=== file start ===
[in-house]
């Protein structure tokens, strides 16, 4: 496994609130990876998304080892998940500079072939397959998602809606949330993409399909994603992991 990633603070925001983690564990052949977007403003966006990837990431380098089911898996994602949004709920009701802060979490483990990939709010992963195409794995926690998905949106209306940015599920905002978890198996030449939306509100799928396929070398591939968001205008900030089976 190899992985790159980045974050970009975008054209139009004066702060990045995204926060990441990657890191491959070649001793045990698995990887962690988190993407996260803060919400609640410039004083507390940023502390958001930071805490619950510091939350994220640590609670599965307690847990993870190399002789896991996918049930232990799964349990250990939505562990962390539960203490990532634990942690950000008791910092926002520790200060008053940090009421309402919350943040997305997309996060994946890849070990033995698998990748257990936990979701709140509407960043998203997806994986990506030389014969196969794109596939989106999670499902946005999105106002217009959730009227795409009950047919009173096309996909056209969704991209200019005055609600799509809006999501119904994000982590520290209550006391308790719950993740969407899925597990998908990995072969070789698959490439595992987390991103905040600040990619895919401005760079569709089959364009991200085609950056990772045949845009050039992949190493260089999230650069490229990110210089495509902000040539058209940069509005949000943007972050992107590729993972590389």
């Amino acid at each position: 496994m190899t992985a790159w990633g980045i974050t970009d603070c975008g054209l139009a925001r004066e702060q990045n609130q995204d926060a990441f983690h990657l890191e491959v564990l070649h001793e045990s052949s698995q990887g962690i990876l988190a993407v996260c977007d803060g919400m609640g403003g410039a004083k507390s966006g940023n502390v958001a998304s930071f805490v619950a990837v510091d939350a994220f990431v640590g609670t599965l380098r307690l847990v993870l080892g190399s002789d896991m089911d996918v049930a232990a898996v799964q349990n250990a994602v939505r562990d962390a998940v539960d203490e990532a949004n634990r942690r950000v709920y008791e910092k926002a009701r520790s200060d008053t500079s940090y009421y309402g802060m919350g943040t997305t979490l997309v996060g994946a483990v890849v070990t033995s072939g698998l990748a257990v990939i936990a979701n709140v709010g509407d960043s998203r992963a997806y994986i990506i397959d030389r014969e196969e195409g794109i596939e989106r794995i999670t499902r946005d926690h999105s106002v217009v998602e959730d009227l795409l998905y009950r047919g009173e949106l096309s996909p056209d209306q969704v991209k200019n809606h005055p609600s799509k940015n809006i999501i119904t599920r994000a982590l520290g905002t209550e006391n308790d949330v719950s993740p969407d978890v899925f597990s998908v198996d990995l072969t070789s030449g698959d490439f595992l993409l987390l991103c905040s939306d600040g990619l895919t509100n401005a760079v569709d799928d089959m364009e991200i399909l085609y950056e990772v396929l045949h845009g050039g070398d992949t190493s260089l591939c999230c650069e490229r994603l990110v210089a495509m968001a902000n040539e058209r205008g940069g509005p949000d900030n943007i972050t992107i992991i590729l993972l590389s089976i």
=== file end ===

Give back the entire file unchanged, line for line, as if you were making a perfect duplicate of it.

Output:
[in-house]
């Protein structure tokens, strides 16, 4: 496994609130990876998304080892998940500079072939397959998602809606949330993409399909994603992991 990633603070925001983690564990052949977007403003966006990837990431380098089911898996994602949004709920009701802060979490483990990939709010992963195409794995926690998905949106209306940015599920905002978890198996030449939306509100799928396929070398591939968001205008900030089976 190899992985790159980045974050970009975008054209139009004066702060990045995204926060990441990657890191491959070649001793045990698995990887962690988190993407996260803060919400609640410039004083507390940023502390958001930071805490619950510091939350994220640590609670599965307690847990993870190399002789896991996918049930232990799964349990250990939505562990962390539960203490990532634990942690950000008791910092926002520790200060008053940090009421309402919350943040997305997309996060994946890849070990033995698998990748257990936990979701709140509407960043998203997806994986990506030389014969196969794109596939989106999670499902946005999105106002217009959730009227795409009950047919009173096309996909056209969704991209200019005055609600799509809006999501119904994000982590520290209550006391308790719950993740969407899925597990998908990995072969070789698959490439595992987390991103905040600040990619895919401005760079569709089959364009991200085609950056990772045949845009050039992949190493260089999230650069490229990110210089495509902000040539058209940069509005949000943007972050992107590729993972590389």
């Amino acid at each position: 496994m190899t992985a790159w990633g980045i974050t970009d603070c975008g054209l139009a925001r004066e702060q990045n609130q995204d926060a990441f983690h990657l890191e491959v564990l070649h001793e045990s052949s698995q990887g962690i990876l988190a993407v996260c977007d803060g919400m609640g403003g410039a004083k507390s966006g940023n502390v958001a998304s930071f805490v619950a990837v510091d939350a994220f990431v640590g609670t599965l380098r307690l847990v993870l080892g190399s002789d896991m089911d996918v049930a232990a898996v799964q349990n250990a994602v939505r562990d962390a998940v539960d203490e990532a949004n634990r942690r950000v709920y008791e910092k926002a009701r520790s200060d008053t500079s940090y009421y309402g802060m919350g943040t997305t979490l997309v996060g994946a483990v890849v070990t033995s072939g698998l990748a257990v990939i936990a979701n709140v709010g509407d960043s998203r992963a997806y994986i990506i397959d030389r014969e196969e195409g794109i596939e989106r794995i999670t499902r946005d926690h999105s106002v217009v998602e959730d009227l795409l998905y009950r047919g009173e949106l096309s996909p056209d209306q969704v991209k200019n809606h005055p609600s799509k940015n809006i999501i119904t599920r994000a982590l520290g905002t209550e006391n308790d949330v719950s993740p969407d978890v899925f597990s998908v198996d990995l072969t070789s030449g698959d490439f595992l993409l987390l991103c905040s939306d600040g990619l895919t509100n401005a760079v569709d799928d089959m364009e991200i399909l085609y950056e990772v396929l045949h845009g050039g070398d992949t190493s260089l591939c999230c650069e490229r994603l990110v210089a495509m968001a902000n040539e058209r205008g940069g509005p949000d900030n943007i972050t992107i992991i590729l993972l590389s089976i």